Monthly Archives: July 2016

Team 15050 - Aircraft Engine Bleed Air Contamination Detection System

Project Title: Aircraft Engine Bleed Air Contamination Detection System

Honeywell logoTeam 15050 Members:
Erika Balbas, systems engineering
Zachary Fier, mechanical engineering
Qichao Hu, mechanical engineering
Joshua Johnston, electrical and computer engineering
Jeffrey Mrkonich, biomedical engineering
Hao Yuan, electrical and computer engineering

Sponsor: Honeywell Aerospace

Design helps prevent harm to aircraft components, flight crews, passengers

Team 15050 - Aircraft Engine Bleed Air Contamination Detection SystemPassengers on cross-country flights aren’t typically thinking about air from engine bleed. But that air is important. It is used for air conditioning and pressurizing the cabin.

Bleed air comes directly from the engine before jet fuel is added. It’s at high temperature and high pressure. And, said mechanical engineering senior Zack Fier, it can be dirty air.

More specifically, engine bleed air can contain volatile organic compounds, or VOCs, that are harmful to aircraft components, the flight crew and passengers. Team 15050’s mission: develop a system that detects VOCs before they reach dangerous levels.

The Honeywell Aerospace-sponsored interdisciplinary group set out to accomplish two things. First, their system had to cool the air enough for the contaminant detection sensor to handle it. Secondly, the sensor had to make measurements and deliver real-time data to an easy-to-read user interface.

The resulting interface illuminates a green LED when VOCs are within safe levels. An orange LED gives the danger signal, which means that it’s time for the cockpit crew to vent the engine bleed air into the atmosphere.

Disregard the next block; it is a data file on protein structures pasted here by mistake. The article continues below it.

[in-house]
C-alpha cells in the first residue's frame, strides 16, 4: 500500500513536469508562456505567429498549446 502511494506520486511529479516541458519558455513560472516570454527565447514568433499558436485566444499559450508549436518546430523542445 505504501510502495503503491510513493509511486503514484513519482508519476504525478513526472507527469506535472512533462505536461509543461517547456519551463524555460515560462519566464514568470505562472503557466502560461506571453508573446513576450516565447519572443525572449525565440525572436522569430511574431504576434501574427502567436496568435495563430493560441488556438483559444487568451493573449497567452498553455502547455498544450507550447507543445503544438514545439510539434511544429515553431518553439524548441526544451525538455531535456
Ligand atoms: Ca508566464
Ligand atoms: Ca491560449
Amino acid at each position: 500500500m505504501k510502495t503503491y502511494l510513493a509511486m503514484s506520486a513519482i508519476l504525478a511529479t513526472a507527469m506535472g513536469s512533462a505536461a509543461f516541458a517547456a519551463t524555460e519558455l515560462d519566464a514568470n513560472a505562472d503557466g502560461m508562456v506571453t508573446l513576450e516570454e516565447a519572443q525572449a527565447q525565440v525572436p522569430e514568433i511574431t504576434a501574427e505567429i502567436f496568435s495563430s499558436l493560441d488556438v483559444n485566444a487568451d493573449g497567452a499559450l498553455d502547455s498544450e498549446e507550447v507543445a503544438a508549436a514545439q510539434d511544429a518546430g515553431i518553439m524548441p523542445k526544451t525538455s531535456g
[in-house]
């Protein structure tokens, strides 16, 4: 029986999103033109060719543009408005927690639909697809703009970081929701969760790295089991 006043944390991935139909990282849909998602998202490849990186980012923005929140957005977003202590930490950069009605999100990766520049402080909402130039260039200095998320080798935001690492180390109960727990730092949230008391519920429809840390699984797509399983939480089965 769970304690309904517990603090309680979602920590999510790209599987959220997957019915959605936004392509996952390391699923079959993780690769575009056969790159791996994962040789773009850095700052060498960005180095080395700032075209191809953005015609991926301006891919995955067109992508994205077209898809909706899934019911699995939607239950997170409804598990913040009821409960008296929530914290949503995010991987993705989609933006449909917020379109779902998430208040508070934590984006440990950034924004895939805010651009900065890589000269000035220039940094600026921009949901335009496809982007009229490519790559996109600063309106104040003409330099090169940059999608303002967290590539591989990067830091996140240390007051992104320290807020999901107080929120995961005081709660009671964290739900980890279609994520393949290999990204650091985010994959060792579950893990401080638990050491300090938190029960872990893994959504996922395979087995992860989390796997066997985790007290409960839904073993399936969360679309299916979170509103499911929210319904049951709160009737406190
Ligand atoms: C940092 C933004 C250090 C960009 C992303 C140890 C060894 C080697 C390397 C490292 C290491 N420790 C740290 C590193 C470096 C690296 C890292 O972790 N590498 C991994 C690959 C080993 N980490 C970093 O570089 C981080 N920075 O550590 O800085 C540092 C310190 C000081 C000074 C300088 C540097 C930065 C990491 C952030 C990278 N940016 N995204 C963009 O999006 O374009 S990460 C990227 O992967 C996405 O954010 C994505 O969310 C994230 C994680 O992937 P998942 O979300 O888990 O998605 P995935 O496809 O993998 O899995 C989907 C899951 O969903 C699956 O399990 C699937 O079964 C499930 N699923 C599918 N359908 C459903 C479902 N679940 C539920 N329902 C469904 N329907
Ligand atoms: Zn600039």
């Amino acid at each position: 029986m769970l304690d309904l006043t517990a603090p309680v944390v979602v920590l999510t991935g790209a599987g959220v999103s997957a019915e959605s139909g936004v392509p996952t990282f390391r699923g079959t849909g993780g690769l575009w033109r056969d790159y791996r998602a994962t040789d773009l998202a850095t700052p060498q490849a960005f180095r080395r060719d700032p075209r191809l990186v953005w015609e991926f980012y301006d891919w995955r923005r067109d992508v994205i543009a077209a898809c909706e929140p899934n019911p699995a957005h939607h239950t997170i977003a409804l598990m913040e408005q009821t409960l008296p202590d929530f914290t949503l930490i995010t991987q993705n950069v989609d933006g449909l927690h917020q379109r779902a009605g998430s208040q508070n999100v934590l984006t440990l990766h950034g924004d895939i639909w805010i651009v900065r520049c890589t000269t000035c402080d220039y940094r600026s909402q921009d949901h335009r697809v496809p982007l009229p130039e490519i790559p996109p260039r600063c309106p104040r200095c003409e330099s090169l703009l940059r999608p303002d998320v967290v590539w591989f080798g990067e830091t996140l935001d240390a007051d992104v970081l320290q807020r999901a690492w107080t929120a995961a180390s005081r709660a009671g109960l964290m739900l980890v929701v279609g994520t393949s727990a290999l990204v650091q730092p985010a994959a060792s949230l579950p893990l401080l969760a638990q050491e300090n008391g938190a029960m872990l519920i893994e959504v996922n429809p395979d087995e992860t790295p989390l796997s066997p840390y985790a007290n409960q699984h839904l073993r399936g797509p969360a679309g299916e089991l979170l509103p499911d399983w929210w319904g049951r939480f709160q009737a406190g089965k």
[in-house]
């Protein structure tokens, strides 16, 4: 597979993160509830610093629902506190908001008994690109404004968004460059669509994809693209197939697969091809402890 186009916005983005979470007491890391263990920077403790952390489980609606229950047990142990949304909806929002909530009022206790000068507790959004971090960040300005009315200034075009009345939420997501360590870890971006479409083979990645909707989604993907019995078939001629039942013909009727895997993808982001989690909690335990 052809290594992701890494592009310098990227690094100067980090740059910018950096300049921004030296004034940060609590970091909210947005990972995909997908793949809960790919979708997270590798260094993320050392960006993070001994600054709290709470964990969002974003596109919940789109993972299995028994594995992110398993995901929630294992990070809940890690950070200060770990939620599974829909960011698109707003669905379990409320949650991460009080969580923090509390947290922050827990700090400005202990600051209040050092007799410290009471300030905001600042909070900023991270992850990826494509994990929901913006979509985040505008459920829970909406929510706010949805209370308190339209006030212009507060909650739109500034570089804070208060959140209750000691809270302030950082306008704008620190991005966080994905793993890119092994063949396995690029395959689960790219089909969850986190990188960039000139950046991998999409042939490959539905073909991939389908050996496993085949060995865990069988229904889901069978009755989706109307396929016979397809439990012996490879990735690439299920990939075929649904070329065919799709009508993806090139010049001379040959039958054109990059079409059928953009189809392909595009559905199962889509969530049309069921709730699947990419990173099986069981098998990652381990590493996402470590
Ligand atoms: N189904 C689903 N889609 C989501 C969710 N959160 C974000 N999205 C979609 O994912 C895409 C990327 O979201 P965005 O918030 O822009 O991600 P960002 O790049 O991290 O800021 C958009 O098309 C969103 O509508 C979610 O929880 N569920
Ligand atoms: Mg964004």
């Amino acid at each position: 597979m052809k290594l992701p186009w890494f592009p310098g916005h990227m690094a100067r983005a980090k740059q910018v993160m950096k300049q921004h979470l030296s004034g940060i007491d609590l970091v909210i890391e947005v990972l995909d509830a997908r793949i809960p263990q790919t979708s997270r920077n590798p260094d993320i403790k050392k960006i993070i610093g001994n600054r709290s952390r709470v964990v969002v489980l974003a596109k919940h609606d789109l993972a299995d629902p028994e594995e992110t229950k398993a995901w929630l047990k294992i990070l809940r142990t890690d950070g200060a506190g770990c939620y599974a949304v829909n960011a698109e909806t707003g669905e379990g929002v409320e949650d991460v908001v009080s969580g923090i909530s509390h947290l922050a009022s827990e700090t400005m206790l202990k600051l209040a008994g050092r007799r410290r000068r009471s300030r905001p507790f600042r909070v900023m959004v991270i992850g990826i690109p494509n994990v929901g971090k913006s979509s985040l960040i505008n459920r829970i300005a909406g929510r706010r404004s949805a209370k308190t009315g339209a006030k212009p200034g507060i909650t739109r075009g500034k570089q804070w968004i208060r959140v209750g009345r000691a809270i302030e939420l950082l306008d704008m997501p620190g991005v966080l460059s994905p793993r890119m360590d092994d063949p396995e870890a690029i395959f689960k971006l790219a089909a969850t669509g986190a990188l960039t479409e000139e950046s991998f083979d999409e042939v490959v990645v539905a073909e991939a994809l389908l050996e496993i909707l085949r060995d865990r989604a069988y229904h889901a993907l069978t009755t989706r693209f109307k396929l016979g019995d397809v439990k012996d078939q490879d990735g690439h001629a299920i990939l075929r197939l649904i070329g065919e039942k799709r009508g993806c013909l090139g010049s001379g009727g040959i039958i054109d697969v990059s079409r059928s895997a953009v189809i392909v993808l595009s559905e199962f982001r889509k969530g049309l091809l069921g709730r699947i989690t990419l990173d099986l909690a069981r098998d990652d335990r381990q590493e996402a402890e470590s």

Since the team couldn’t land an aircraft on the UA Mall or present a live demo of a jet engine at work for Design Day, the students found a low-tech alternative.

Their idea was based on the knowledge that jet engines aren’t the only producers of VOCs. Humans do it too, with every exhaled breath.

Systems engineering senior Erika Balbas and her teammates had visitors blow into a tube, and the demo detection system went to work with a laptop readout showing the VOC levels rising rapidly, but not to harmful levels.

The team concluded that their prototype could potentially be produced by Honeywell for use in aircraft, and the students’ research was described in an invention disclosure.

Project Title: Toilet Leak and Flood Prevention

QuakeWrap Inc. logoTeam 15043 Members:
Matthew Britton, systems engineering
Ian Carmichael, electrical and computer engineering
Eliza Dawson, mechanical engineering
Diego Morales, mechanical engineering
Derek Strickland, mechanical engineering

Sponsor: QuakeWrap Inc.

Intellectual curiosity motivates UA emeritus professor

Mo EhsaniThe reasons companies sponsor senior design teams are as varied as the projects themselves. Topping the list are exploring new technologies, reviving back-burner projects, benefiting from UA campus facilities and faculty expertise, and auditioning future employees.

For Mo Ehsani, PhD, PE, and his brother-in-law, Masoud Ghalambor, MD, sponsorship of a 2016 project was a personal thing. And it exemplified the essence of engineering: identifying a common problem and designing a simple solution that works.

Ehsani, a UA professor emeritus of civil engineering, is the founder and president of Tucson-based QuakeWrap. The company develops, manufactures and installs fiber-reinforced polymer products to repair and strengthen buildings and pipelines. Ghalambor is an orthopedic surgeon in Sacramento, California, who also holds BS and MS degrees in mechanical engineering.